My friend Alex emailed a bunch of us asking the question, How does one define heresy? I’d been meaning to respond with a quote from Michael Haykin’s book on early church apologetics called Defence of the Truth. Because the definition he gives in the book is a good clarification on a confused issue, I thought I’d post it here for more general consumption:
What exactly is heresy? In the ancient church, that is the church up until the sixth century, the term “heresy” became a technical term to describe aberrant teaching that undermined the fundamental truth of the Christian faith. It was deemed so serious that those who were described as heretics were considered to be beyond the bounds of salvation.
Our English word “heresy” comes from a Greek word hairesis, which, in classical Greek meant “choice.” This use of this term does not occur in the New Testament. Six out of nine occurrences of the word in the New Testament are best translated by the words “sect” or “party.” Thus, for instance, in Acts 26:5, the apostle Paul claimed that “according to the strictest party [hairesin] of our religion I lived as a Pharisee.” And in Acts 24:5, Paul is described by the Roman lawyer Tertullus as a “ringleader of the sect [haireses] of the Nazarenes.” Hairesis, though, can also have a decidedly negative meaning. Paul lists it as one of the works of the flesh in Galatians 5:20, where he has in mind factionalism, not heretical teaching.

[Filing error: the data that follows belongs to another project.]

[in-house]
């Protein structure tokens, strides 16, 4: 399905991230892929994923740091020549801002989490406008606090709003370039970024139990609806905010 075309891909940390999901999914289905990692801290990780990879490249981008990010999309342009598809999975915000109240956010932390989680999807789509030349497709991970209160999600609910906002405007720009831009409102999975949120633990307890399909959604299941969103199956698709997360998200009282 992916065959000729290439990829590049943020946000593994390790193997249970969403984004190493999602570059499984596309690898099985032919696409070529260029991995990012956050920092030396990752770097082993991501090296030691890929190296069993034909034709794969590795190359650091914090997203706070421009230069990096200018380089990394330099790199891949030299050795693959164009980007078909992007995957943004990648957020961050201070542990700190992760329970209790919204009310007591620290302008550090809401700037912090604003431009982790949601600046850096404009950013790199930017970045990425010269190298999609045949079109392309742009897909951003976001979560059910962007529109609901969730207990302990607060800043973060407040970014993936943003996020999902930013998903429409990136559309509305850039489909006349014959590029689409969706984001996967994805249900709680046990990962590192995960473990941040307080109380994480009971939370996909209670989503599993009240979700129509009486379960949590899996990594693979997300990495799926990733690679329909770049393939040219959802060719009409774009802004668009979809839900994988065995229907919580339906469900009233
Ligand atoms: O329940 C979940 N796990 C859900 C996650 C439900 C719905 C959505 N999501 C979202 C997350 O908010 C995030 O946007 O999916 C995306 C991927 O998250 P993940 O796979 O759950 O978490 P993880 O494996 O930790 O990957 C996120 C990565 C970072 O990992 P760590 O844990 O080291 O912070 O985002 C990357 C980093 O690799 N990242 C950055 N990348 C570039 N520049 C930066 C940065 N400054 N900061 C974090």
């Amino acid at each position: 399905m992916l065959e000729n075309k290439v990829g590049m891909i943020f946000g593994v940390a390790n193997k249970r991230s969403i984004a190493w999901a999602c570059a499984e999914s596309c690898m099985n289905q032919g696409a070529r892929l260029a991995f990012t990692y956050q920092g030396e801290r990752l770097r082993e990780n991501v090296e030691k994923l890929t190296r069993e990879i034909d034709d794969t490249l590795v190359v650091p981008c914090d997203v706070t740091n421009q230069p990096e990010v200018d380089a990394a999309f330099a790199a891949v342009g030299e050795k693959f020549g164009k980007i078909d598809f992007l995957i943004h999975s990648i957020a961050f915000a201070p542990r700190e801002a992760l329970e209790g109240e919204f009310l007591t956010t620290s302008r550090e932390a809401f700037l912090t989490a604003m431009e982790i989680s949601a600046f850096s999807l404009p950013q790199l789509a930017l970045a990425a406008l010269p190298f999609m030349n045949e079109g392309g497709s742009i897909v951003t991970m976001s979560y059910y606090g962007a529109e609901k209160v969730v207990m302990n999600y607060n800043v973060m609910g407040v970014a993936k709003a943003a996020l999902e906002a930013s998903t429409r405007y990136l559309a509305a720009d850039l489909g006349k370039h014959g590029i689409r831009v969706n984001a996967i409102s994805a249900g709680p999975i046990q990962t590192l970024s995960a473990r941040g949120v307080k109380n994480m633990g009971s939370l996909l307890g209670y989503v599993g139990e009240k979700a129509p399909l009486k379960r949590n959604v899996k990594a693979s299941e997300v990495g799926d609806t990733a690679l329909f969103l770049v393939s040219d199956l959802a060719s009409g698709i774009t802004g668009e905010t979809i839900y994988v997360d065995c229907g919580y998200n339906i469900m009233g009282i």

In only one New Testament verse, however, does the word carry the full meaning of our word “heresy.” That occurs in 2 Peter 2:1 where Peter says that false teachers will “secretly bring in destructive heresies [haireseis], even denying the Master who bought them.” But even a cursory reading of the New Testament letters will reveal that although the term “heresy” is not used, this is indeed what a number of the letters are seeking to protect God’s people against. Paul, for example, had to stand against those who denied the resurrection of the body in 1 Corinthians 15 and repudiate those in Galatia who would compromise the cardinal truth of justification by faith alone. And Jude, referred to earlier, is clearly dealing with aberrant theology that we could call “heresy.”
Michael A. G. Haykin, Defence of the Truth: Contending for the Faith Yesterday and Today (Darlington: Evangelical Press, 2004), 10.
A couple of helpful resources on the issue of heresy are, of course, G. K. Chesterton’s Heretics, Harold O. J. Brown’s Heresies which are now both considered to be classic treatments of the subject. More recently, Alister McGrath has written Heresy: A History of Defending the Truth (San Francisco: HarperOne, 2010).